SUNDANCE 2020 FILM FESTIVAL REVIEW! There are two animated shows on television today that have pushed the boundaries of decency and have been attacked because of their negative impact on the moral foundations of family-friendly cartoons on TV. They are The Simpsons and South Park. But arguably, there should have been one more (really many more), but for this review, I’m talking about Ren & Stimpy in Ron Cicero and Kimo Easterwood’s documentary Happy Happy Joy Joy – The Ren & Stimpy Story.
While Happy Happy Joy Joy starts as your typical how-did-this-get-made-type documentary, it becomes something very different in the end. The doc opens with Hollywood industry types, including a certain rebellious and mildly famous film magazine editor, gushing over Ren & Stimpy’s influence on modern animation today, and how amazing it was for a radical show like this ever made it on children’s television.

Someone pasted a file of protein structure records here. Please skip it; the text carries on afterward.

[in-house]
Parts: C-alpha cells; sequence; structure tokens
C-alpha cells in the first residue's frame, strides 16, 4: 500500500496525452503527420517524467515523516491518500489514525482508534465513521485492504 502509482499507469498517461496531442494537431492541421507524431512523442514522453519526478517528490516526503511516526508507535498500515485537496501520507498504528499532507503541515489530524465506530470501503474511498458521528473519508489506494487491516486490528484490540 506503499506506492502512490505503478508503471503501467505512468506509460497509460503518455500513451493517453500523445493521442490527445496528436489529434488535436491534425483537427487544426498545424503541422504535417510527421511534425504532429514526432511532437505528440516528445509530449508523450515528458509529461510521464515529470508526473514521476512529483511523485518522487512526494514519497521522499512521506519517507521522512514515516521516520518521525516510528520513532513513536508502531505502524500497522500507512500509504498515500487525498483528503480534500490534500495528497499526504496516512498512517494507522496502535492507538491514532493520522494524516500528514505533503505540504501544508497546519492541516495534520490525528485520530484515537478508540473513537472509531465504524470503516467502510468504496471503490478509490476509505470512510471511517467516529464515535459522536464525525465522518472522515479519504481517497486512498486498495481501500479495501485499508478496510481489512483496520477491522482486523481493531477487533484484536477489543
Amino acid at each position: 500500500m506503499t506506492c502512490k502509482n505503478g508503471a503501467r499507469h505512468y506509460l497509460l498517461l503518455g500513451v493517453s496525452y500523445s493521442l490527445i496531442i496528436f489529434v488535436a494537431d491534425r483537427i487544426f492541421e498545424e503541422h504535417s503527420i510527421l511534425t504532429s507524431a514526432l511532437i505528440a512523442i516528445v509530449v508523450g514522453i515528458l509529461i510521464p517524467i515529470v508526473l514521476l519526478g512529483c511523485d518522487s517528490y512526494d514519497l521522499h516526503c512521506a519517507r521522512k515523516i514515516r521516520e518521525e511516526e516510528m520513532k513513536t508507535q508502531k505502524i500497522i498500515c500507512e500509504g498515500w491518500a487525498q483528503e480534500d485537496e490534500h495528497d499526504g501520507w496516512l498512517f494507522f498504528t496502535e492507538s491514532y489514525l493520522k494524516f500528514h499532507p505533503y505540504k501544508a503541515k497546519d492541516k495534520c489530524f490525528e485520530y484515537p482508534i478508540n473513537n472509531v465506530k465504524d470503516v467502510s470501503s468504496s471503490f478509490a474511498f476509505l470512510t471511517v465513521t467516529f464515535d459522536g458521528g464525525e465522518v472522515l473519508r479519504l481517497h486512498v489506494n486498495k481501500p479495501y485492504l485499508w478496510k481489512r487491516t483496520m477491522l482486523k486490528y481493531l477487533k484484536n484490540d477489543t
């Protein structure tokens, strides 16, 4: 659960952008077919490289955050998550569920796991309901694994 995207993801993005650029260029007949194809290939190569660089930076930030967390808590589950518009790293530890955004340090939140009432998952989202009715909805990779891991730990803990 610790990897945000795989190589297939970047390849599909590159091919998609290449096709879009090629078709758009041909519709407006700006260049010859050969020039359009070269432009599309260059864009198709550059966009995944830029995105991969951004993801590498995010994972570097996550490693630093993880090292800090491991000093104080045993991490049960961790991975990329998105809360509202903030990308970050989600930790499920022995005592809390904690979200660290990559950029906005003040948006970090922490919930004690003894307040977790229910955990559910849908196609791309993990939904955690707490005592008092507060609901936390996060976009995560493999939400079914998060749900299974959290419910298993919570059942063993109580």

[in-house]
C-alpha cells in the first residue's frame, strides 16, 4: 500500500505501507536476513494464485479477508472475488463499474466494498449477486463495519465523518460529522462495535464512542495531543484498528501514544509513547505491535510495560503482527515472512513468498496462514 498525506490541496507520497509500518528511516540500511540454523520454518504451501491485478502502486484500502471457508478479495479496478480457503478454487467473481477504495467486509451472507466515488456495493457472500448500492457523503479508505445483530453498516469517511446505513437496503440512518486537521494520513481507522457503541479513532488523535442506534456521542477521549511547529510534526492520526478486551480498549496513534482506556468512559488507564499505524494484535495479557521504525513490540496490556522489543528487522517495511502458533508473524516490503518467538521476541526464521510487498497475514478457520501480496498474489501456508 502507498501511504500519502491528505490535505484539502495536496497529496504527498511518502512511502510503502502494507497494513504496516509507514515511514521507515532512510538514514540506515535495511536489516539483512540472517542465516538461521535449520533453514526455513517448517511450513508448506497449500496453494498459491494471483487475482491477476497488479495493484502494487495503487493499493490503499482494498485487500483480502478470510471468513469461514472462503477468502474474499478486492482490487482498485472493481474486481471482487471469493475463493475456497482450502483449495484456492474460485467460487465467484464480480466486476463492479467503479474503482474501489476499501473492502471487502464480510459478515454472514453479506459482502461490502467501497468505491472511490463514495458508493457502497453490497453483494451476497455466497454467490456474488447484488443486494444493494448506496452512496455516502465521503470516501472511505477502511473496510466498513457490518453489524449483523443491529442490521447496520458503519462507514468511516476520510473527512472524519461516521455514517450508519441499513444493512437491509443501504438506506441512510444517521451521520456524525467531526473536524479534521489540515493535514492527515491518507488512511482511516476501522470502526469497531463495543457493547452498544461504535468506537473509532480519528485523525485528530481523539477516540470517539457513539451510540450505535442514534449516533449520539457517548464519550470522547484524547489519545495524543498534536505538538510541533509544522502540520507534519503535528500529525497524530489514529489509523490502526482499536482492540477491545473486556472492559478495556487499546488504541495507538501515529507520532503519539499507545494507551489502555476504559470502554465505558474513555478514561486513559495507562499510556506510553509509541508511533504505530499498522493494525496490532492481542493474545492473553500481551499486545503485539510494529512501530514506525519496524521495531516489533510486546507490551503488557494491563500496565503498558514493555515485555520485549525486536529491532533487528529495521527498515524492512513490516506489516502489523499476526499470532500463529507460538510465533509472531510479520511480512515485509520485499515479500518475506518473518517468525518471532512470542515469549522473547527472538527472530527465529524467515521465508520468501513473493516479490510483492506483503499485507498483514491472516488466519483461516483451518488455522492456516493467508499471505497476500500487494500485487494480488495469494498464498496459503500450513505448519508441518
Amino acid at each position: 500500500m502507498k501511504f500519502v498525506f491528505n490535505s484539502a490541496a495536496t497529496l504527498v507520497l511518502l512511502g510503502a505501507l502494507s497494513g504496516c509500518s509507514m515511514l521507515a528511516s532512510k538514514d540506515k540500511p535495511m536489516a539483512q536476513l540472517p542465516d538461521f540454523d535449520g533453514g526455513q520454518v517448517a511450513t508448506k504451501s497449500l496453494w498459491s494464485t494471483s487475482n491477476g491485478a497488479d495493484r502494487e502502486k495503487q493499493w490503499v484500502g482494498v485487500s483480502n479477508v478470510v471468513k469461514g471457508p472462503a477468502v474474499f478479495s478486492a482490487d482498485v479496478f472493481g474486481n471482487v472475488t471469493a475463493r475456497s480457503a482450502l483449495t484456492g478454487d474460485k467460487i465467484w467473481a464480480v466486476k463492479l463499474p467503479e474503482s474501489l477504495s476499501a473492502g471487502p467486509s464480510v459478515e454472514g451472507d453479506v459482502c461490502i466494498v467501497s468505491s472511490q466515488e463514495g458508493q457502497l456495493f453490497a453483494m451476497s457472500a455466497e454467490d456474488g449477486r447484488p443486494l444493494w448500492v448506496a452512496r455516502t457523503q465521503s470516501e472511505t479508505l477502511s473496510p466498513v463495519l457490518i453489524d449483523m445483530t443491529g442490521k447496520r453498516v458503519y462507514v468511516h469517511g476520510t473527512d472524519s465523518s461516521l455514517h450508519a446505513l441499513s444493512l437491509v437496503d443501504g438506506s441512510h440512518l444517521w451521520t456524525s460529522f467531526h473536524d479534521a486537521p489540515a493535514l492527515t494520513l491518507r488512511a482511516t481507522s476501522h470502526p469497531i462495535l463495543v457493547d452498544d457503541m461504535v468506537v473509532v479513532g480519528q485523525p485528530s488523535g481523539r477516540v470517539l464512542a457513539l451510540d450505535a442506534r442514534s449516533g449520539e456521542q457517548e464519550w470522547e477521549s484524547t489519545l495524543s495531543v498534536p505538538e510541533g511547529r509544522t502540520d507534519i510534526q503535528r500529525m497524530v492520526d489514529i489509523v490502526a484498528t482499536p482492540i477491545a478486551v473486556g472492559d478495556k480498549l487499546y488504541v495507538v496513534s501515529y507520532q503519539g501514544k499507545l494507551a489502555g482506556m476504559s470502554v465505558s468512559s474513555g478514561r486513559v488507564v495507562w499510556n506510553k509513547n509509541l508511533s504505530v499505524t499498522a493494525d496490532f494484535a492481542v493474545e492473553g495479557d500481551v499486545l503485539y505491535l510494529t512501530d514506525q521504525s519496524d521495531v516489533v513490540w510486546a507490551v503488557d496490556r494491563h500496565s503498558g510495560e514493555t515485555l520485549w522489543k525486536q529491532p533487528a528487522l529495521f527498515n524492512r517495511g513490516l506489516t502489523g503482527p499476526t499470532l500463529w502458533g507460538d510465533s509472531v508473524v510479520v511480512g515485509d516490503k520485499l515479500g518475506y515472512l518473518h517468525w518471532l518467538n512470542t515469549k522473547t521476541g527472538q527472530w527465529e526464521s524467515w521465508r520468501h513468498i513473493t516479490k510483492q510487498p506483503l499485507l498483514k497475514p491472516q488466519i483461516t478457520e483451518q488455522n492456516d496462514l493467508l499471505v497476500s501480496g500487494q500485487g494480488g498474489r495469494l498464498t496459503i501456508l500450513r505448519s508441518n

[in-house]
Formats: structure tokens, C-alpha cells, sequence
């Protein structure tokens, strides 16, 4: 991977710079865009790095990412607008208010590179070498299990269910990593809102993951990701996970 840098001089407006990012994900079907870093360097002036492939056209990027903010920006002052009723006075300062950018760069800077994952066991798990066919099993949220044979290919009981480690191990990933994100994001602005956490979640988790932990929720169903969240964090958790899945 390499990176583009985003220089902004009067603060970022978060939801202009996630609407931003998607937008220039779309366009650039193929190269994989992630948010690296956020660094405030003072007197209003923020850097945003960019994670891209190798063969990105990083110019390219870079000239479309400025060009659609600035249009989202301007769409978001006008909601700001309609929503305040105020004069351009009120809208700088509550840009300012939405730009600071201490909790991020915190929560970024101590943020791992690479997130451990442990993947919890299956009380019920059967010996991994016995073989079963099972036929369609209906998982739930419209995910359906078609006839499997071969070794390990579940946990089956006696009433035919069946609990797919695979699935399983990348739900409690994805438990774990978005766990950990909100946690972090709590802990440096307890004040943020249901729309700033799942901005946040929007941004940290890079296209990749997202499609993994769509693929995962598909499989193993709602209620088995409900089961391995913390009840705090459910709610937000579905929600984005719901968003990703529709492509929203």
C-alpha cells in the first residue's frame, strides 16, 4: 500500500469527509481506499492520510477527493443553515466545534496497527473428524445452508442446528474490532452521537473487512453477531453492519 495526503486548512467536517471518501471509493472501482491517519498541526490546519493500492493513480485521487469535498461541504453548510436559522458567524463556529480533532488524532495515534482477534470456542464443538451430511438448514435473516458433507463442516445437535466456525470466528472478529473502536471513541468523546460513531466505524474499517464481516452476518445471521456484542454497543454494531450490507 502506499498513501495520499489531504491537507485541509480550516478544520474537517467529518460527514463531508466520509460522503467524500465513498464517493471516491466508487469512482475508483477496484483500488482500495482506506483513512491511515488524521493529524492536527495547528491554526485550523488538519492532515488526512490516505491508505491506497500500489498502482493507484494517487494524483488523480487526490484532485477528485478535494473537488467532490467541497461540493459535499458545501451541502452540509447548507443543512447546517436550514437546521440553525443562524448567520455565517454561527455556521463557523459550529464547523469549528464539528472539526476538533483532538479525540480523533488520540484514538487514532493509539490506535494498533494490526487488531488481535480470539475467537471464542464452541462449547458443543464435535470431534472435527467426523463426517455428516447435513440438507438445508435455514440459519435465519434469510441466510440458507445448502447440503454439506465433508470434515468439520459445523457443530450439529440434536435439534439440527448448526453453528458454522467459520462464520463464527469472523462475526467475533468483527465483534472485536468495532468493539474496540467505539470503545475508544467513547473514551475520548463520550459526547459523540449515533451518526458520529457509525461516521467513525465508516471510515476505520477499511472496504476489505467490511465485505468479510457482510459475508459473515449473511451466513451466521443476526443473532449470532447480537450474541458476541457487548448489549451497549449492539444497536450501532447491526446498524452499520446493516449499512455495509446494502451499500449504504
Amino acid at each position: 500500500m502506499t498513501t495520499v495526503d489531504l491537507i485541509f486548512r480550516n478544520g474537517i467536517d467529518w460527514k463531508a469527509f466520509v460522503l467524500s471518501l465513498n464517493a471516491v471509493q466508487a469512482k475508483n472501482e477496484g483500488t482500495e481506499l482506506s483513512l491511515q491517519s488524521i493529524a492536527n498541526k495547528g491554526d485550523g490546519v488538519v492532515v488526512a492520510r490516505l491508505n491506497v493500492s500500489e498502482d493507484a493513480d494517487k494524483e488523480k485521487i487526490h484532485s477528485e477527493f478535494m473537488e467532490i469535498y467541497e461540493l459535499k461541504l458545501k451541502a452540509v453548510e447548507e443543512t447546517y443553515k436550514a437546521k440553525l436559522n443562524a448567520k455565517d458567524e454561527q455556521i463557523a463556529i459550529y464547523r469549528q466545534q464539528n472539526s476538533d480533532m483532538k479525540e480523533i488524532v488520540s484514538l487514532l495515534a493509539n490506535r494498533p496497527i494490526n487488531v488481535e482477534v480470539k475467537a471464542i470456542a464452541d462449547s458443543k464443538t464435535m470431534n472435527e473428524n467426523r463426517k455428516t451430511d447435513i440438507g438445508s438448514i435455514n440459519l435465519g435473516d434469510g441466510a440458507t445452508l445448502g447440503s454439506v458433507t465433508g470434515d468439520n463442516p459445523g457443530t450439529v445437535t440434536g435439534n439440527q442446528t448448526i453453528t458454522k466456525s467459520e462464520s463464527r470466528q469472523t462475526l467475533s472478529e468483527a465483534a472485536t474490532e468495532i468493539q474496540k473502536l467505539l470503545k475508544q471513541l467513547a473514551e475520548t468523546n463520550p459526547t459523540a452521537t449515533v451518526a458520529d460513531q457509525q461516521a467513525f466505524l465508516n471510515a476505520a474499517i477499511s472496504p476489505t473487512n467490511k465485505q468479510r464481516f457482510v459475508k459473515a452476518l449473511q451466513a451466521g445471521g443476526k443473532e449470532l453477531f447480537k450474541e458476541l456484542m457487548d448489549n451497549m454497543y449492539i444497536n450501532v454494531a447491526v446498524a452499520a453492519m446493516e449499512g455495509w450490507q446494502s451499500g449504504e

“…starts as your typical how-did-this-get-made-type documentary, it becomes something very different in the end.”
Beginning in 1991, Ren & Stimpy ran for five seasons on Nickelodeon, but the documentary focuses primarily on the first. The primary subject of the documentary is Ren & Stimpy’s creator John Kricfalusi. As docs do, Happy Happy Joy Joy goes over his childhood love of animation, his disdain of the limited-animation-style appearing on television at that time, and his dream to change the landscape of the genre.
Getting on Nickelodeon wasn’t easy, and both Kricfalusi and Nickelodeon’s Vanessa Coffey go into detail about how John pitched a show about a gang of kids. However, Coffey noticed the pets of one of the kids—a chihuahua and a cat. She wanted the series to be about them, and off they went. Kricfalusi established Spümcø with other artists and animators, many of whom appear in the doc. John would voice Ren, and Billy West would be Stimpy.
"…the documentary doesn’t overtly cast judgment upon Kricfalusi, it does present the facts."